A sharp rise in the price of corn, soybeans and wheat has once again raised the specter of global food price inflation, analysts at Commonwealth Bank of Australia warned Wednesday.
Prices for grains and oilseeds, the staple foodstuffs for human and livestock populations worldwide, spiked higher in June and have risen further in July, they said, but rice isn’t caught up in the current price escalation.
Corn prices jumped 41% in June and early July, wheat 33% and soybeans by 26%, according to a note issued by CBA chief economist Michael Blythe and agri-commodities strategist Luke Mathews.
With any such commodity price spike, this episode reflects weather-induced supply issues, with the growing risks to U.S. crop production of particular concern, they said.
Most of the growth in demand for these crops is coming from China and other emerging and developing economies and these countries would bear the brunt of any sustained lift in the prices of staples, they said.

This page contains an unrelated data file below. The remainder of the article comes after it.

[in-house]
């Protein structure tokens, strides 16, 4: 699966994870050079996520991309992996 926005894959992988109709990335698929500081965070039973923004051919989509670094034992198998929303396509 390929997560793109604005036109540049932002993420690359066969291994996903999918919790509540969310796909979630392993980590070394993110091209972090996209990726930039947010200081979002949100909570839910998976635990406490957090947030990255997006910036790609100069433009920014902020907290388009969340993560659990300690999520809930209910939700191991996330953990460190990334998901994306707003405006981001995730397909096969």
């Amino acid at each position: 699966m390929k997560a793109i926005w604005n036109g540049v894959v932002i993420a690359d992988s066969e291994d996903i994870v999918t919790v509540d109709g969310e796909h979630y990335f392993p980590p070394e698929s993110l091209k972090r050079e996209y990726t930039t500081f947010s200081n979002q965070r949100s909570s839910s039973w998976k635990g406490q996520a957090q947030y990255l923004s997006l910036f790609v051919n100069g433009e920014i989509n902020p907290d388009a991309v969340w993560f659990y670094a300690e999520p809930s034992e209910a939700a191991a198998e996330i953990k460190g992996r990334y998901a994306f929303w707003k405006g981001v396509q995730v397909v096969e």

As a result, global trade flows would be affected by the possible scarcity of corn and soybeans for export in exporting nations, they said.
Among industries likely to be affected, livestock producers would experience input cost pressures, food and beverage manufacturers would face margin compression and the biofuels sector could be squeezed between higher input costs and falling oil prices, they said.
The analysts also warned the direct inflation impact of higher food prices is significant for emerging and developing economies, but generally low for advanced economies, where food accounts for a much smaller share of consumer spending.
“Spikes in food prices can spill over beyond the broad economics into other areas as well,” they said. “There are indications, for example, that periods of rapid food` price rises are often followed by periods of above-average civil conflict.”